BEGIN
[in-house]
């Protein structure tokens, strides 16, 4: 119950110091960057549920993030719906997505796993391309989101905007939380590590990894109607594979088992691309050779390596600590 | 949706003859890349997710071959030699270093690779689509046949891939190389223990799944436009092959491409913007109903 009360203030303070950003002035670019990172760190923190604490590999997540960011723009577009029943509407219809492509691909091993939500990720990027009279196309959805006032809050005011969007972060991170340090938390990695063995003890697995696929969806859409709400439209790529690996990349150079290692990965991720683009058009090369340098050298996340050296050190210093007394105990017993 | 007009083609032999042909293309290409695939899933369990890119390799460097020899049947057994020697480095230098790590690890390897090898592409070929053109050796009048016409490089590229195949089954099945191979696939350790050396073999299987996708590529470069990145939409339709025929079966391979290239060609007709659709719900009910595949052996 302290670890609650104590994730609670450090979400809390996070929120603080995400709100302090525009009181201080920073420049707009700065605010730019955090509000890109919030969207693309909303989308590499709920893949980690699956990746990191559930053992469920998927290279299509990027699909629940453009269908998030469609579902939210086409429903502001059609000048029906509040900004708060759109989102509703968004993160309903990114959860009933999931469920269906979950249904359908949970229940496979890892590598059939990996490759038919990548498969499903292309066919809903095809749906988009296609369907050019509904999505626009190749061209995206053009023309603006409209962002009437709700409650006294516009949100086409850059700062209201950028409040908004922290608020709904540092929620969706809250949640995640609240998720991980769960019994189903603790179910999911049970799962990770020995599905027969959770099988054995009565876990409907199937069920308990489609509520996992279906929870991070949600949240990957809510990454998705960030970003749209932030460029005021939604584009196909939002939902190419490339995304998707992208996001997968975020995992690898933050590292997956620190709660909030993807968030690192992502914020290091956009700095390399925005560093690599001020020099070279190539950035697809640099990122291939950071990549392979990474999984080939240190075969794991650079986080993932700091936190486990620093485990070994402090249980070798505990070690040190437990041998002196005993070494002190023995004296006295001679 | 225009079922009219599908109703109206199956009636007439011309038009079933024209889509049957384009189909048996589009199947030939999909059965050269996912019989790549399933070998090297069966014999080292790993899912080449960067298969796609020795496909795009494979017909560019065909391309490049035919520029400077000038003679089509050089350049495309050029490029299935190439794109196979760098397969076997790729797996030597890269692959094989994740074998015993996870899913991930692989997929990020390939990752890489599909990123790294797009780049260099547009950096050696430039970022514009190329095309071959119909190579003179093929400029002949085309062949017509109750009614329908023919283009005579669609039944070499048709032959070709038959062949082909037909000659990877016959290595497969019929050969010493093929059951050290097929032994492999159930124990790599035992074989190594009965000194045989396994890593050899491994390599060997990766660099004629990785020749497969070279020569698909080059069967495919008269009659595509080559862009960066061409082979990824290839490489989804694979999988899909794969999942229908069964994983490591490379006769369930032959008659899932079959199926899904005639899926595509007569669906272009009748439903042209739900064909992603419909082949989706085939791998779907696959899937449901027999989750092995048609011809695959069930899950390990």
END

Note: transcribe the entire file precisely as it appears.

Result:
[in-house]
């Protein structure tokens, strides 16, 4: 119950110091960057549920993030719906997505796993391309989101905007939380590590990894109607594979088992691309050779390596600590 | 949706003859890349997710071959030699270093690779689509046949891939190389223990799944436009092959491409913007109903 009360203030303070950003002035670019990172760190923190604490590999997540960011723009577009029943509407219809492509691909091993939500990720990027009279196309959805006032809050005011969007972060991170340090938390990695063995003890697995696929969806859409709400439209790529690996990349150079290692990965991720683009058009090369340098050298996340050296050190210093007394105990017993 | 007009083609032999042909293309290409695939899933369990890119390799460097020899049947057994020697480095230098790590690890390897090898592409070929053109050796009048016409490089590229195949089954099945191979696939350790050396073999299987996708590529470069990145939409339709025929079966391979290239060609007709659709719900009910595949052996 302290670890609650104590994730609670450090979400809390996070929120603080995400709100302090525009009181201080920073420049707009700065605010730019955090509000890109919030969207693309909303989308590499709920893949980690699956990746990191559930053992469920998927290279299509990027699909629940453009269908998030469609579902939210086409429903502001059609000048029906509040900004708060759109989102509703968004993160309903990114959860009933999931469920269906979950249904359908949970229940496979890892590598059939990996490759038919990548498969499903292309066919809903095809749906988009296609369907050019509904999505626009190749061209995206053009023309603006409209962002009437709700409650006294516009949100086409850059700062209201950028409040908004922290608020709904540092929620969706809250949640995640609240998720991980769960019994189903603790179910999911049970799962990770020995599905027969959770099988054995009565876990409907199937069920308990489609509520996992279906929870991070949600949240990957809510990454998705960030970003749209932030460029005021939604584009196909939002939902190419490339995304998707992208996001997968975020995992690898933050590292997956620190709660909030993807968030690192992502914020290091956009700095390399925005560093690599001020020099070279190539950035697809640099990122291939950071990549392979990474999984080939240190075969794991650079986080993932700091936190486990620093485990070994402090249980070798505990070690040190437990041998002196005993070494002190023995004296006295001679 | 225009079922009219599908109703109206199956009636007439011309038009079933024209889509049957384009189909048996589009199947030939999909059965050269996912019989790549399933070998090297069966014999080292790993899912080449960067298969796609020795496909795009494979017909560019065909391309490049035919520029400077000038003679089509050089350049495309050029490029299935190439794109196979760098397969076997790729797996030597890269692959094989994740074998015993996870899913991930692989997929990020390939990752890489599909990123790294797009780049260099547009950096050696430039970022514009190329095309071959119909190579003179093929400029002949085309062949017509109750009614329908023919283009005579669609039944070499048709032959070709038959062949082909037909000659990877016959290595497969019929050969010493093929059951050290097929032994492999159930124990790599035992074989190594009965000194045989396994890593050899491994390599060997990766660099004629990785020749497969070279020569698909080059069967495919008269009659595509080559862009960066061409082979990824290839490489989804694979999988899909794969999942229908069964994983490591490379006769369930032959008659899932079959199926899904005639899926595509007569669906272009009748439903042209739900064909992603419909082949989706085939791998779907696959899937449901027999989750092995048609011809695959069930899950390990």